Reaching for the Stars: Blacks in Space
by Tracy Dixon
Without the dedicated work of Black scientists, humans would never have walked on the moon. From devices for tracking space ships, to rocket engines and airborne radar systems, Blacks have continuously played a role in revolutionizing space travel in the United States. Blacks have not only helped to create the mechanisms used to send humans skyward but have participated themselves in space missions.
Dr. Vance H. Marchbanks, born in 1905, was appointed Head Physician for the first U.S. space project. He was responsible for determining the effects of space flight on human physiology. Marchbanks collected medical information on astronauts throughout their flight and assisted in designing space suits for the Apollo missions that eventually put Americans on the moon.
In the 1960’s, Marchbanks became Chief of Environmental Health Services with the United Aircraft Corporation, where he completed important research in the control of noise from aircraft. He also developed a method of measuring fatigue in aircraft pilots involved in plane accidents. Marchbanks is currently a colonel and surgeon in the U.S. Air Force.
Dr. Katherine G. Johnson, a mathematician, and physicist at the National Aeronautics and Space Administration (NASA) Langley Research Center in Hampton, Virginia, developed a mathematical method in the 1960’s which enabled scientists to keep track of space ships traveling out of the earth’s atmosphere.
Johnson, born in West Virginia in 1918, also created a satellite which can take pictures of the earth and help in locating minerals under the soil. Regarded as a leader in the space program, Johnson is a recipient of the Group Achievement Award presented to NASA’s Lunar Space Craft and Operations Team.
Another leader in the early space program is O.S. (Ozzie) Williams, who is mostly known for his development of the first airborne radar system. Working as an aeronautical engineer during World War II, Ozzie Williams designed the piece of equipment instrumental in finding crashed planes. This was just the beginning of his accomplishments to the world of flight.
Williams, born in 1921, led the field in the science of rocket technology. While working at Grumman International Corporation, he designed a rocket engine sensitive enough to guide and keep the lunar landing module on course. This engine is still a vital part of the space program. Now vice-president at Grumman, Williams works with African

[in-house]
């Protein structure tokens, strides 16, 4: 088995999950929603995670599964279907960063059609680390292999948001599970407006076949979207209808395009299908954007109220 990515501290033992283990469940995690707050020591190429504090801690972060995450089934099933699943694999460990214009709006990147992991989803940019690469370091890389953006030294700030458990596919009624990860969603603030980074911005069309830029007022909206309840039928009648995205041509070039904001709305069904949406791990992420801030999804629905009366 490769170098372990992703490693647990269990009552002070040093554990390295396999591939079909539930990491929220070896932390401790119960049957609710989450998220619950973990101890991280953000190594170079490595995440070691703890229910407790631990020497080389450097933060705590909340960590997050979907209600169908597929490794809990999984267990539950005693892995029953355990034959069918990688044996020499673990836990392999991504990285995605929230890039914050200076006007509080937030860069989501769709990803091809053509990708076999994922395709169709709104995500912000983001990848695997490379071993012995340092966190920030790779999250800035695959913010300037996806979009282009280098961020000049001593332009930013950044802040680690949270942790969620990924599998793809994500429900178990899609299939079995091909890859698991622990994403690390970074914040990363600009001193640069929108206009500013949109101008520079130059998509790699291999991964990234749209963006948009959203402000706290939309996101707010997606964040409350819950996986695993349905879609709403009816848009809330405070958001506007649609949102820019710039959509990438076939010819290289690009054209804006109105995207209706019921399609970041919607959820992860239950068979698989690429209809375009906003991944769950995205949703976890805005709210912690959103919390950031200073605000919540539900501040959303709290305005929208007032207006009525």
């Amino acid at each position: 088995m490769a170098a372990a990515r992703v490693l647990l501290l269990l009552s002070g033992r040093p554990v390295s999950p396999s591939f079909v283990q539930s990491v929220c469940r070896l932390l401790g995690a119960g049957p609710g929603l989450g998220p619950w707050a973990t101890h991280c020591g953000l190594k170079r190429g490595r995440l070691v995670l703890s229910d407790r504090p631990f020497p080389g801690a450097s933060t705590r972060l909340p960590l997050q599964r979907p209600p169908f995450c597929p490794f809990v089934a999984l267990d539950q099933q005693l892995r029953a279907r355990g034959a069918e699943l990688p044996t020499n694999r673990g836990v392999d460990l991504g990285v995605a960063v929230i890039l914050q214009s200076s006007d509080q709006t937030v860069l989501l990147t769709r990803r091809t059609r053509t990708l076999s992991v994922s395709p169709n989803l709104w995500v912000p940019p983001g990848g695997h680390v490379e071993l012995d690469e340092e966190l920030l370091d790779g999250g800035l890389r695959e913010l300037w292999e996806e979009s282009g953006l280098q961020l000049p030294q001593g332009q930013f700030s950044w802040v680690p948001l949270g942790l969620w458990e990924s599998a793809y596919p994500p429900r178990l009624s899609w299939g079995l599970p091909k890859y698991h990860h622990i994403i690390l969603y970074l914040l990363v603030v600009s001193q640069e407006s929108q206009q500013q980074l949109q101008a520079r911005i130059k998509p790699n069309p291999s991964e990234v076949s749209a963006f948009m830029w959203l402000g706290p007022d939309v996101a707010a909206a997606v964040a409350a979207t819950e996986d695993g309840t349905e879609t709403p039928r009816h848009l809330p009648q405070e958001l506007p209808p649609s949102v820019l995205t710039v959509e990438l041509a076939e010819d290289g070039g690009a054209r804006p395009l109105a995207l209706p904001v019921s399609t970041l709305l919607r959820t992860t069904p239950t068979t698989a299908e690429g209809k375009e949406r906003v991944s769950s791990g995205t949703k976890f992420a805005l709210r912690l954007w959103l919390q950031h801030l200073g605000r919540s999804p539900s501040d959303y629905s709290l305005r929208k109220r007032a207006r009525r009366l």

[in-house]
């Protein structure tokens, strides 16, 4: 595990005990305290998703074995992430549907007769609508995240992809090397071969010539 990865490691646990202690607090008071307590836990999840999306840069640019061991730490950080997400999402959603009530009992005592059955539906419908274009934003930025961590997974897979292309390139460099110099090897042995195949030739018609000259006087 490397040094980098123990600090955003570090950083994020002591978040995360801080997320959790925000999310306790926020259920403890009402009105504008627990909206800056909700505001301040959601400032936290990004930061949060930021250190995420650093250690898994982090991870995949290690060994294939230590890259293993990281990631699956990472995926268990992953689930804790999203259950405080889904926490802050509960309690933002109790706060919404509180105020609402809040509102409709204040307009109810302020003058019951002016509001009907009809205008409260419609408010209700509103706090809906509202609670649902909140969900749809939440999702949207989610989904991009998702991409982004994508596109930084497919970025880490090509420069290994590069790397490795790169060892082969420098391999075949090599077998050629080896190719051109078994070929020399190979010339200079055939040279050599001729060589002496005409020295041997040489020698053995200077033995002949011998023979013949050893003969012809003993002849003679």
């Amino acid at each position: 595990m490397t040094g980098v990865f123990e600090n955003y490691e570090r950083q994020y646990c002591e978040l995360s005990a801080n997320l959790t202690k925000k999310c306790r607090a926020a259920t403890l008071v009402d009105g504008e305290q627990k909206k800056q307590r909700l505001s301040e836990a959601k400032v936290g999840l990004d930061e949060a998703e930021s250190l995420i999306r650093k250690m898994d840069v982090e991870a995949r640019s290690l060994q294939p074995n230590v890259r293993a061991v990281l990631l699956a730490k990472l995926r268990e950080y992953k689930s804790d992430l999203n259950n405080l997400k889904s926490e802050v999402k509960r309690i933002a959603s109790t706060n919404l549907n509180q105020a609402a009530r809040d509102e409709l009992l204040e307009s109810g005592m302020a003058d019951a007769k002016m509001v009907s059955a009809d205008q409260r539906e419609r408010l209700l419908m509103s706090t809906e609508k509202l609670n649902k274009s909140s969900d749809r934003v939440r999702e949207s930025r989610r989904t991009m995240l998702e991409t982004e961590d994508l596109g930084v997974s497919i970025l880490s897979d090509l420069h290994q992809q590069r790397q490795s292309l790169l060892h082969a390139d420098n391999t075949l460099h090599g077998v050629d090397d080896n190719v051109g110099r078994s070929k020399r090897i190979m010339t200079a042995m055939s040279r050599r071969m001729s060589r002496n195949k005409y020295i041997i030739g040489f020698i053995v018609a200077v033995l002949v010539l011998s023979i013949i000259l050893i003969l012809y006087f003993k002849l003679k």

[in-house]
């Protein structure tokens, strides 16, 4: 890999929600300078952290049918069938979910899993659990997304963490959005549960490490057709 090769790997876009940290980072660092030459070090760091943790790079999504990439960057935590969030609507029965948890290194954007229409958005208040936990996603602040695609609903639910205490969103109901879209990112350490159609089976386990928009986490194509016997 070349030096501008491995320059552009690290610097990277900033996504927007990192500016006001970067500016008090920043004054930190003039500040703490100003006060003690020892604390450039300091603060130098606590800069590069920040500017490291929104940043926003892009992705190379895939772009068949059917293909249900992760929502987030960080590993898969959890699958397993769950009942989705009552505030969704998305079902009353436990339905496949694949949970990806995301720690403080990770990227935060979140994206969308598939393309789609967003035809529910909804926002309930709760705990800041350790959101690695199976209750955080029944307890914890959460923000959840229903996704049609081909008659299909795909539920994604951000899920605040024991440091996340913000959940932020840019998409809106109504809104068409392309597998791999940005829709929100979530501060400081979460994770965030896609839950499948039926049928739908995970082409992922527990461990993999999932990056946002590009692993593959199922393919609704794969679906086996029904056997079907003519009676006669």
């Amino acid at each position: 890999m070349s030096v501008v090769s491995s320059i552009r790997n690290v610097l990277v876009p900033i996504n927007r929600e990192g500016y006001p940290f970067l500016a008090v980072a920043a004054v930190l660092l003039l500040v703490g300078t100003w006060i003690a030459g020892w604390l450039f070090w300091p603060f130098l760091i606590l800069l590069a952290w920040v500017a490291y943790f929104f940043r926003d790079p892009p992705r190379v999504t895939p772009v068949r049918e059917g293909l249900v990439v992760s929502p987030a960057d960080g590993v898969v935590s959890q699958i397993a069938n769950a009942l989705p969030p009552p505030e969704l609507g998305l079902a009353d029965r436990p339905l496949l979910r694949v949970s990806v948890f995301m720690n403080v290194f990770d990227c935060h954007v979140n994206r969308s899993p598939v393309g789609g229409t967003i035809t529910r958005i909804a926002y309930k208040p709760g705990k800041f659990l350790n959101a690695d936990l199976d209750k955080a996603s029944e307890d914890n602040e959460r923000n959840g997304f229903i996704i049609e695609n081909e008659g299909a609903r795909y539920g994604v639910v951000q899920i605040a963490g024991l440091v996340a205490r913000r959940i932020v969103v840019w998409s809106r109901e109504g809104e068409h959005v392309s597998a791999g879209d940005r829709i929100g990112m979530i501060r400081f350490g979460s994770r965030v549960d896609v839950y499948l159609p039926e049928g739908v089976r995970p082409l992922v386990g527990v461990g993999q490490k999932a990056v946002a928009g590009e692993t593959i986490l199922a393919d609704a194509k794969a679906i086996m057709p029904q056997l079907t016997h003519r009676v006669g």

nations to develop programs to help harness wind and solar energy to supply the countries energy needs.
Another scientist working to find more efficient ways to use solar and wind energy is Annie Easley. Born in 1932 in Birmingham, Alabama, Easley joined NASA after graduation from Cleveland State University with a degree in mathematics. The projects that Easley has been part of include studies on the life of batteries for electric cars, efficient forms of energy conversions, and better utilization of the wind and solar energy.
Dr. George R. Carruthers, born in 1939, includes among his Accomplishments the development of space telescopes for the Apollo 16 mission, a rocket experiment resulting in the first detection of molecular hydrogen in space, a study of gases released from comets, and the development of instrumentation for sounding rocket experiments. He is currently working on producing highly sensitive detectors for ultraviolet, x-ray, and infrared radiation.
Although Blacks were actively involved in the space program, they remained virtually unknown until August 1983 when Colonel Guion (Guy) S. Bluford became the first Black astronaut to go on a space mission. Bluford and his companions spent six days on the Challenger space shuttle.
Born in 1943, Guy Bluford became an astronaut candidate in 1978 after earning both masters of science and doctorate degrees in Aerospace Engineering. A native of Philadelphia, Pennsylvania, Bluford earned the National Defense and Vietnam Service Medals as a fighter pilot in the Vietnam War.